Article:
The vast bulk of the text, perhaps 90 or 95 percent, faithfully represents the true state of the negotiations, where consensus has been achieved. The remainder -- which to be sure includes some of the most important and sensitive issues -- bespeaks a search for a fair middle ground between strong, irreconcilable differences of view. As to these provisions, such as on the trigger mechanism for on-site inspections, we must recognize, first, that they are largely "zero sum" matters, so that the text cannot be moved toward one side without moving away from the other. Even more importantly, it is clear that in crafting solutions the chairman has been scrupulously fair and reasonable in his judgments. He has consulted widely. He has done his best to measure both the content and the intensity of views. He has considered the national security interests and the global precedents involved.
As a result, he has produced a draft Treaty that none of us, despite our disappointments, can claim is unrepresentative or unfair. Indeed, if such claims are still made, then we would have to question seriously whether a multilateral body of this kind can ever both negotiate properly and reach final results.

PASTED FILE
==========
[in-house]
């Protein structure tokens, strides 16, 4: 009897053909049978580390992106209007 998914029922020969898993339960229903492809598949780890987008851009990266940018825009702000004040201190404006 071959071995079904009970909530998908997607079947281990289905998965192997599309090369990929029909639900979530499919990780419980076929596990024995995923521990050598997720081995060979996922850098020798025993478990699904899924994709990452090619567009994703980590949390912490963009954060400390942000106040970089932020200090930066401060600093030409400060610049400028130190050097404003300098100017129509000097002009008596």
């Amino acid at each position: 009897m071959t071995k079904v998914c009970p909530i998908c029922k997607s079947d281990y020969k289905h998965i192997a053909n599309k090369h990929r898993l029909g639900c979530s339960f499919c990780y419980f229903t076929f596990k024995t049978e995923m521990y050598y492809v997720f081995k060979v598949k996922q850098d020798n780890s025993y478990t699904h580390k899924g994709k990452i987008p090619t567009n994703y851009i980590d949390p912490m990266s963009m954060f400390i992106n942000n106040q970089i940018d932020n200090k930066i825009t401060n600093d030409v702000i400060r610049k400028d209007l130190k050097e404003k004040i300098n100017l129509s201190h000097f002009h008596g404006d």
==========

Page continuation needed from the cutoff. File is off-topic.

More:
The obvious remaining problems notwithstanding, I still have faith that can happen -- for two very basic reasons.
The first comes from contemplating what happens if we fail.
No one can guarantee that if the Conference on Disarmament forwards this Treaty to the United Nations, then by a date certain the world will be free of nuclear weapons. But all can fully understand that such a day will be long delayed, perhaps indefinitely, if after four decades of effort we now falter in taking the next concrete step down that road.
If we fail now, no one will remember that it was for the sake of greater glory, more progress all at once, a more perfect agreement. They will simply remember that the member states had the opportunity to take a profoundly valuable step, and could not bring themselves to do so.
But we can act now not only to escape that dismal fate, but to seize an alternative future brimming with hope.
For this Treaty truly achieves a long-standing and lofty goal -- to end nuclear explosions of any size, by anyone, anywhere, for all time.
For this Treaty's scope truly embodies the objective envisioned for the comprehensive test ban since the earliest days, in the middle of the 1950s, when world leaders of great vision saw that ending all nuclear explosions would sharply constrain the further development of nuclear weapons.
And this Treaty truly has a place in the process of disarmament -- representing a giant step toward the day when nuclear weapons will themselves be a memory.
The time of the Comprehensive Test Ban Treaty has at last arrived. Let all the nations represented here, and their distinguished representatives, be remembered as the ones who finally claimed it -- and so earned an honored place in history, and served a waiting, grateful world.